The Colt ACR was Colt's entry in the U.S. DoD Advanced Combat Rifle program, which concluded with the result that none of the entrants achieved enough of an improvement over the M16 to be worth the cost.
The Colt ACR was not a total loss, however; the scope went on to be offered by Elcan, a version of which was eventually adopted as the M145 Machine Gun Optic used on a number of firearms, especially those from Diemaco.
The first design for the Colt ACR looks very similar to the M16A2, but was later changed to a design that bears a resemblance to the AR-15 and inspired the design for the M4 carbine.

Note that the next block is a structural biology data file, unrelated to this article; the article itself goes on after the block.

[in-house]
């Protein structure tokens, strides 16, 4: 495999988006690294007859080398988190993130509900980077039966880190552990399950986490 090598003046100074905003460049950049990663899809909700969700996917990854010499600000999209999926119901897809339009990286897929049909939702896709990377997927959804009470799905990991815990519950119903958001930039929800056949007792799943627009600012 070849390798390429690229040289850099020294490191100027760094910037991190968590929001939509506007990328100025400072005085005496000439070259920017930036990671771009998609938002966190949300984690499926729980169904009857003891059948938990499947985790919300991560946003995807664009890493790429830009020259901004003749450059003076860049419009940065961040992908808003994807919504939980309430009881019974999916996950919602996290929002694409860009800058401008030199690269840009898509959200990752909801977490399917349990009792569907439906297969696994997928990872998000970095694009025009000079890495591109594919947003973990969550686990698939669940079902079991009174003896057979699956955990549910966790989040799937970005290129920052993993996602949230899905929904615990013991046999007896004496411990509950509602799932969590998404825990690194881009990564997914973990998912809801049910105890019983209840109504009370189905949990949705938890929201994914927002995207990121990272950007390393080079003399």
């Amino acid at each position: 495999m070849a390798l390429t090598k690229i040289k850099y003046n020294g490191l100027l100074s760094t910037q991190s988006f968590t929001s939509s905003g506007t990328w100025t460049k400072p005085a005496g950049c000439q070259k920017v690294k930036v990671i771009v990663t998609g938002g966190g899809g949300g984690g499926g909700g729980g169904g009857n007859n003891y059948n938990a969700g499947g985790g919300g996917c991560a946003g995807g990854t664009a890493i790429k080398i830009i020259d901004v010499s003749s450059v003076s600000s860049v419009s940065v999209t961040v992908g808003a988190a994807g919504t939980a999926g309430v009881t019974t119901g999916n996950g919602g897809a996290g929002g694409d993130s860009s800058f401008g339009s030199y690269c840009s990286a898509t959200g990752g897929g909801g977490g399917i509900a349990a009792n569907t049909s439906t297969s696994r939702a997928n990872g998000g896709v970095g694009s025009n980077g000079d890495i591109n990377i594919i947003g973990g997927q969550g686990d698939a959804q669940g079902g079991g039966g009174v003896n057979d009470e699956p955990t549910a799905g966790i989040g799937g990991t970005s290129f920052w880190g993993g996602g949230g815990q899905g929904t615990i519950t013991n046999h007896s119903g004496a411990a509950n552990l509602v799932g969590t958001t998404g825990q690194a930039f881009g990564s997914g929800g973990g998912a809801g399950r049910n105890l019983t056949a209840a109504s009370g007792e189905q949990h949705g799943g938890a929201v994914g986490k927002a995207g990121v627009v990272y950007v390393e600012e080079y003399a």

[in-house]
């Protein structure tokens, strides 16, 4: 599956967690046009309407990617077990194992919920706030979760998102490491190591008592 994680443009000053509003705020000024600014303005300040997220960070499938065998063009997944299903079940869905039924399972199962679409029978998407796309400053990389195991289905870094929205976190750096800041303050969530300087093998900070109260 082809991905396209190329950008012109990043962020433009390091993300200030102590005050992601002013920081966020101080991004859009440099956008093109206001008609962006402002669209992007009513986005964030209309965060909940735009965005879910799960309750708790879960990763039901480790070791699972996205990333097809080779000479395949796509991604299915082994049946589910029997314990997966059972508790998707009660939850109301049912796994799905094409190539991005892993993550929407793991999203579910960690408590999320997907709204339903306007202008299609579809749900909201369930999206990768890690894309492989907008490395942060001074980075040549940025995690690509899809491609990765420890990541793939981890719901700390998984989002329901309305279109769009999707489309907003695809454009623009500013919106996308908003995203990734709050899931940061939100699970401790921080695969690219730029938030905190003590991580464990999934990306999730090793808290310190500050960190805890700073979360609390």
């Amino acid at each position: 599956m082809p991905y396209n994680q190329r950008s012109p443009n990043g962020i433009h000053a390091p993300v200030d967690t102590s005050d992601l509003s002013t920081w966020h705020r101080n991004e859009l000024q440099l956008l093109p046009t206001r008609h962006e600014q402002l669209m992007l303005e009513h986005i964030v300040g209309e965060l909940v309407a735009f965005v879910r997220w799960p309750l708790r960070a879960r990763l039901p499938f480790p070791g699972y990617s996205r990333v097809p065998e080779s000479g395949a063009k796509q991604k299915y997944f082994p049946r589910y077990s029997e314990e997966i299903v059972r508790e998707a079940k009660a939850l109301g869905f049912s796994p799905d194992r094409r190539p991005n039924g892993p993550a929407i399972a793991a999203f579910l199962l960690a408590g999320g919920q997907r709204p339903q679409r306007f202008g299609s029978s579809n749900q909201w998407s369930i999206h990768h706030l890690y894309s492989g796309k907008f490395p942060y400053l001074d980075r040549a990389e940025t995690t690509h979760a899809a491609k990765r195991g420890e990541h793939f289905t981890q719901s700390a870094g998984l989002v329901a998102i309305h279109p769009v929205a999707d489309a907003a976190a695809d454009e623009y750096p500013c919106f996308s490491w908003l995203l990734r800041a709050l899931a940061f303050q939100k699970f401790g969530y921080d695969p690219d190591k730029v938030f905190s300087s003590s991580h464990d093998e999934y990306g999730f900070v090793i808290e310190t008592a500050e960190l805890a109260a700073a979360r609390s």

The key design change was the use of "duplex rounds", a single cartridge with two bullets in it. Olin Corporation produced three different rounds for testing, the first consisting of two tungsten projectiles in a long-necked case, the second used a standard-length case with two 27 grain (1.75 g) 0.158-inch (4 mm) tungsten projectiles, and the final entry was another standard-length case with two 0.224-inch (5.69 mm) projectiles, one 35 grains, (2.27 g) the other 33 (2.14 g). The latter was eventually selected for submission to the ACR trials. The basic idea of the duplex load is to increase the amount of projectiles fired. However, they significantly reduced accuracy, requiring the user to also carry traditional ammunition for long-range shots.